Now, however, Gasperini has become number two at APSA, the Holy See’s treasury, and is entrusted with rationalizing the administration and making APSA increasingly the Vatican’s “central bank.” In this work, he will find support from Puglisi-Alibrandi.
The second issue is that of employee insurance. Among the lay members of the Vatican’s Council for the Economy is Alberto Minali, the former CEO of the Cattolica company who worked before that at Generali, a major Italian insurance company. Minali is considered a possible bridge between Cattolica and Generali.
The governorate has an insurance contract for its employees with Cattolica, which has faced economic problems. Cattolica financed a recapitalization thanks to Generali. The Vatican followed this recapitalization closely, given that Cattolica manages all the governorate’s policies.
Within Cattolica, there is a Religious Entities Business Unit, created by Piero Fusco, which acts as a link between the Vatican and insurance, and has a strong connection with Puglisi-Alibrandi, who manages the policies through the legal office.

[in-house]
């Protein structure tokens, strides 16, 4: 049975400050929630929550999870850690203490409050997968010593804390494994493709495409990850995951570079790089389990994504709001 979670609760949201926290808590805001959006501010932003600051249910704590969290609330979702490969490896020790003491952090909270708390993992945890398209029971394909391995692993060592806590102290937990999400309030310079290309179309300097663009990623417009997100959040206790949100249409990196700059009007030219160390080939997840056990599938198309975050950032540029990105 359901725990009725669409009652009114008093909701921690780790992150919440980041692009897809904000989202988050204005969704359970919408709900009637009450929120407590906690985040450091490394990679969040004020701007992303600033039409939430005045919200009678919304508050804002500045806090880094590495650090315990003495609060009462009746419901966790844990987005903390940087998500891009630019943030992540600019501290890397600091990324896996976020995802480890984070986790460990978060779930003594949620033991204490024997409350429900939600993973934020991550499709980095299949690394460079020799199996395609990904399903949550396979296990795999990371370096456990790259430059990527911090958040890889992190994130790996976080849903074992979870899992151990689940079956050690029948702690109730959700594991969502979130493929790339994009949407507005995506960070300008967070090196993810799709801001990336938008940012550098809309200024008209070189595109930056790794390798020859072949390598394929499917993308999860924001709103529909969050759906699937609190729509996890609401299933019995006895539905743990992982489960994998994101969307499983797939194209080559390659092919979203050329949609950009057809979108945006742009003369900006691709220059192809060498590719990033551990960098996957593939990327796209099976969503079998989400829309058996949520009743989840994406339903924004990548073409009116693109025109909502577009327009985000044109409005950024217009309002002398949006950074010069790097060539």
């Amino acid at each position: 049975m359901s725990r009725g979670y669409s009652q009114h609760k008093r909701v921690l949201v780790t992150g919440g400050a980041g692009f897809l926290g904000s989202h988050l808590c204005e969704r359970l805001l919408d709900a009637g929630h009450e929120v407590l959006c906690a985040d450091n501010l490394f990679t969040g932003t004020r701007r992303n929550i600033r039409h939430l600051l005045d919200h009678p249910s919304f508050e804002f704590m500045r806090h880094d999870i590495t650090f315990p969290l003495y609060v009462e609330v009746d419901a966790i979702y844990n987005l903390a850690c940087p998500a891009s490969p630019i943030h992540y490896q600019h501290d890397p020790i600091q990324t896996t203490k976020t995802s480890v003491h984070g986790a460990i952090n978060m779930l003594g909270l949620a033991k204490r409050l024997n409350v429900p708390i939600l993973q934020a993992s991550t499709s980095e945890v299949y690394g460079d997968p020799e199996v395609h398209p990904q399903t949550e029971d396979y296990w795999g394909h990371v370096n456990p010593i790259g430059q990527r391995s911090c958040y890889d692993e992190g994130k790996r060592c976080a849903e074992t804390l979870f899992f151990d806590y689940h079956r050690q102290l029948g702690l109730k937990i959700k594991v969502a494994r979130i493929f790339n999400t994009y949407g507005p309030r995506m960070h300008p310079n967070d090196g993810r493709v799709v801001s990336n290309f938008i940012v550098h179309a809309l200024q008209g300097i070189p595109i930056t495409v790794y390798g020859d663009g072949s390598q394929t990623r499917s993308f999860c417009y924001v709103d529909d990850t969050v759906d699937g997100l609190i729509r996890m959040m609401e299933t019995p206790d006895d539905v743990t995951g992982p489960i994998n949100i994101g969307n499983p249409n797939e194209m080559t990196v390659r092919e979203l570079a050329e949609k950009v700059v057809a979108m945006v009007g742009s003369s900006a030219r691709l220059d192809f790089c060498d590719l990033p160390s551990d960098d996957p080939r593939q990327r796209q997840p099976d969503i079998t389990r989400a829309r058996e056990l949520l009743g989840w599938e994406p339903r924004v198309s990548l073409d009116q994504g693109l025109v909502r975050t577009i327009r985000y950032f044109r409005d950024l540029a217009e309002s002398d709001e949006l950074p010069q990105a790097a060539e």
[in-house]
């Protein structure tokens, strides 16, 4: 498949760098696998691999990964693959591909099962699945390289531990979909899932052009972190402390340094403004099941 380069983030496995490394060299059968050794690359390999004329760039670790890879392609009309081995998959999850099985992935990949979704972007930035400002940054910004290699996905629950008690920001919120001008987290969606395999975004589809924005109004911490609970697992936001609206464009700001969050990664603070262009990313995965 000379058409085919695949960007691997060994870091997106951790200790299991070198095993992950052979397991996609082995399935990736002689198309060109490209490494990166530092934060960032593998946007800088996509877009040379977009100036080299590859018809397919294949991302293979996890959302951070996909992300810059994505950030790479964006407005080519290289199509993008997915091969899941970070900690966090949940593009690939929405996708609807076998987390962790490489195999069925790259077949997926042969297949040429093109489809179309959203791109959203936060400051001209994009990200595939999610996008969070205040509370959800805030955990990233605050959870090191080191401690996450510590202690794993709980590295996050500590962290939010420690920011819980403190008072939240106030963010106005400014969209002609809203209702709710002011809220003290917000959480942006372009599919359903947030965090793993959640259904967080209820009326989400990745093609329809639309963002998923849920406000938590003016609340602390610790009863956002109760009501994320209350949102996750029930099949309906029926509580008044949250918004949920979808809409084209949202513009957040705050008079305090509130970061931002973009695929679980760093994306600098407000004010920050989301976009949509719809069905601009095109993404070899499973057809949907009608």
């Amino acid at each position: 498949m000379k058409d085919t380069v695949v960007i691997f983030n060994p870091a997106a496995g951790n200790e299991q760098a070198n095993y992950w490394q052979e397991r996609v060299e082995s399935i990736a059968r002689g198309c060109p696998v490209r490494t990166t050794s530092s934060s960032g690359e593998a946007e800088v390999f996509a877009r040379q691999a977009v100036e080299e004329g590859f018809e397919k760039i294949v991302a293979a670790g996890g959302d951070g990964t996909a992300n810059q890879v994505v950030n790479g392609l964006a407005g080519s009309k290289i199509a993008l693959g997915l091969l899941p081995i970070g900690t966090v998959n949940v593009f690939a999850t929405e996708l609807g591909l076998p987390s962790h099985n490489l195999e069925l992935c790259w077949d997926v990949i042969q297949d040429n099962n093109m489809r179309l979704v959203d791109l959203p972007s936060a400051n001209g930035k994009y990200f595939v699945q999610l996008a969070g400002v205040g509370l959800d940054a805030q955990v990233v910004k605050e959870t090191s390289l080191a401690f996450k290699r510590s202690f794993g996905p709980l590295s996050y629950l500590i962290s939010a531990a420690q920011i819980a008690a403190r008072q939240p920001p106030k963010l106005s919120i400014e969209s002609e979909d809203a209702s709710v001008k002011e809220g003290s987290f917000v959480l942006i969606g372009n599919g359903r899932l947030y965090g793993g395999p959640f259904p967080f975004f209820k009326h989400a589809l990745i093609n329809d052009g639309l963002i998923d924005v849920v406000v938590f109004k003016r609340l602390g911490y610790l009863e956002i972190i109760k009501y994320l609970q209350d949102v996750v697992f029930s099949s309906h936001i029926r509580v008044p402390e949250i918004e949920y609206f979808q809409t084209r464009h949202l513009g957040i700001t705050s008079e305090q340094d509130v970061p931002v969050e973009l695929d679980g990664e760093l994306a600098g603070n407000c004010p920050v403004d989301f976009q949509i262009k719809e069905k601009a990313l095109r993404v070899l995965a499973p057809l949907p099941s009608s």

Puglisi-Alibrandi, who is close to Vérgez, will be called to outline the finances of the governorate in a new way, making them flow into the consolidated balance sheet of the Curia. He will also be asked to keep an eye out for the Vatican Museums, which is affected by the coronavirus crisis and now in the difficult situation of having to manage collaborators’ grievances.
But Puglisi-Alibrandi will not be able to do this in total autonomy. He will have to work alongside Petrini and give in-depth explanations. In this way, Pope Francis has guaranteed a sort of external control in managing potentially thorny situations.
After all, the pope’s financial reform passes through these decisions. Faced with problems, he first of all changes people, tries to break circuits of close friendships by bringing people from the outside, and refers above all to people he trusts or is sure he can rely on. All this comes before structural reforms. And that is what’s happening now with the governorate.